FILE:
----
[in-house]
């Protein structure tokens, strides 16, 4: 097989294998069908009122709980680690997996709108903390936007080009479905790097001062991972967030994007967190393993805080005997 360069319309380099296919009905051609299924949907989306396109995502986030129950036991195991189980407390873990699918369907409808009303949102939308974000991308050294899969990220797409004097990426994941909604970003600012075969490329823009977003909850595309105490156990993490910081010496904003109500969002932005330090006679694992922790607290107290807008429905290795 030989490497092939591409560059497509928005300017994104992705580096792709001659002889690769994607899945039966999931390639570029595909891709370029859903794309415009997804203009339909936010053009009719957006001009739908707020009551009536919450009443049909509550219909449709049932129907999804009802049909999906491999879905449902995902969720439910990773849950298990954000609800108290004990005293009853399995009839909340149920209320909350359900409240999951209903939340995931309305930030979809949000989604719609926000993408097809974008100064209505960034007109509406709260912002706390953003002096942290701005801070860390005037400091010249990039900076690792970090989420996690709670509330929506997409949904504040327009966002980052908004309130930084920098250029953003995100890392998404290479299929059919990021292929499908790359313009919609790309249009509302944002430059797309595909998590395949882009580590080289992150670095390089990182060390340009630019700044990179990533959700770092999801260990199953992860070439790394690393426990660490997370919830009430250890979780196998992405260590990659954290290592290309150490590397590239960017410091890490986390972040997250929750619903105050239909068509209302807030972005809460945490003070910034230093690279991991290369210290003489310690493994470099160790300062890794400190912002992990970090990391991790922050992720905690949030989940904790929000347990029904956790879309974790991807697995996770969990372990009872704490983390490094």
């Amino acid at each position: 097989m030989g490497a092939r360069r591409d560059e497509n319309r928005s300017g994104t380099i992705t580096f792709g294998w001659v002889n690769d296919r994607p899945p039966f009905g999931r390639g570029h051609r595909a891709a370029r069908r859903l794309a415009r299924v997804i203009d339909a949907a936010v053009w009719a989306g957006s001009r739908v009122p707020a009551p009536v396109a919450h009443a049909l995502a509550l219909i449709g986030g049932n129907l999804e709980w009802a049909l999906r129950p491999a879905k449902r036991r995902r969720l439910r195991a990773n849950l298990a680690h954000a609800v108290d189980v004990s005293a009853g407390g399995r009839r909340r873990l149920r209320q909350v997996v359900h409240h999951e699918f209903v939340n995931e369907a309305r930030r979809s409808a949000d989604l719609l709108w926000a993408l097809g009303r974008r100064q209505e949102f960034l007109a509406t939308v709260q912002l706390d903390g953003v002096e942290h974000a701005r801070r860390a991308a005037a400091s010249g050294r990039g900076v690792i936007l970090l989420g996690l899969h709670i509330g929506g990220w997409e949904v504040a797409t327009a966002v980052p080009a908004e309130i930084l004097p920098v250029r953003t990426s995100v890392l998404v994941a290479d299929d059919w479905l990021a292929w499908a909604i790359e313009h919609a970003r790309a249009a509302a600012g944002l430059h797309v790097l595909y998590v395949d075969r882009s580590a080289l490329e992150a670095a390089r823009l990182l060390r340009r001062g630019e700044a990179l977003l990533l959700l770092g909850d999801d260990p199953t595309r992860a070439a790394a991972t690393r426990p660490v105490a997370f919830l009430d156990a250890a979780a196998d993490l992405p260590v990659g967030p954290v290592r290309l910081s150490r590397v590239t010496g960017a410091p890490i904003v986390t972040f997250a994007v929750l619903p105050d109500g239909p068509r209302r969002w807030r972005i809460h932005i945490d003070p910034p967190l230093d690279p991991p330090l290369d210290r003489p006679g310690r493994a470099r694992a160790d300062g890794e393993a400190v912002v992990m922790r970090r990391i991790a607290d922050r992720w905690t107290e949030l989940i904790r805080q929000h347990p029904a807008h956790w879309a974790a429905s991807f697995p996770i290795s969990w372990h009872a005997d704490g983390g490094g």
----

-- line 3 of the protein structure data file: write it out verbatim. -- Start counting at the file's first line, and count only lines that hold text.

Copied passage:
């Amino acid at each position: 097989m030989g490497a092939r360069r591409d560059e497509n319309r928005s300017g994104t380099i992705t580096f792709g294998w001659v002889n690769d296919r994607p899945p039966f009905g999931r390639g570029h051609r595909a891709a370029r069908r859903l794309a415009r299924v997804i203009d339909a949907a936010v053009w009719a989306g957006s001009r739908v009122p707020a009551p009536v396109a919450h009443a049909l995502a509550l219909i449709g986030g049932n129907l999804e709980w009802a049909l999906r129950p491999a879905k449902r036991r995902r969720l439910r195991a990773n849950l298990a680690h954000a609800v108290d189980v004990s005293a009853g407390g399995r009839r909340r873990l149920r209320q909350v997996v359900h409240h999951e699918f209903v939340n995931e369907a309305r930030r979809s409808a949000d989604l719609l709108w926000a993408l097809g009303r974008r100064q209505e949102f960034l007109a509406t939308v709260q912002l706390d903390g953003v002096e942290h974000a701005r801070r860390a991308a005037a400091s010249g050294r990039g900076v690792i936007l970090l989420g996690l899969h709670i509330g929506g990220w997409e949904v504040a797409t327009a966002v980052p080009a908004e309130i930084l004097p920098v250029r953003t990426s995100v890392l998404v994941a290479d299929d059919w479905l990021a292929w499908a909604i790359e313009h919609a970003r790309a249009a509302a600012g944002l430059h797309v790097l595909y998590v395949d075969r882009s580590a080289l490329e992150a670095a390089r823009l990182l060390r340009r001062g630019e700044a990179l977003l990533l959700l770092g909850d999801d260990p199953t595309r992860a070439a790394a991972t690393r426990p660490v105490a997370f919830l009430d156990a250890a979780a196998d993490l992405p260590v990659g967030p954290v290592r290309l910081s150490r590397v590239t010496g960017a410091p890490i904003v986390t972040f997250a994007v929750l619903p105050d109500g239909p068509r209302r969002w807030r972005i809460h932005i945490d003070p910034p967190l230093d690279p991991p330090l290369d210290r003489p006679g310690r493994a470099r694992a160790d300062g890794e393993a400190v912002v992990m922790r970090r990391i991790a607290d922050r992720w905690t107290e949030l989940i904790r805080q929000h347990p029904a807008h956790w879309a974790a429905s991807f697995p996770i290795s969990w372990h009872a005997d704490g983390g490094g």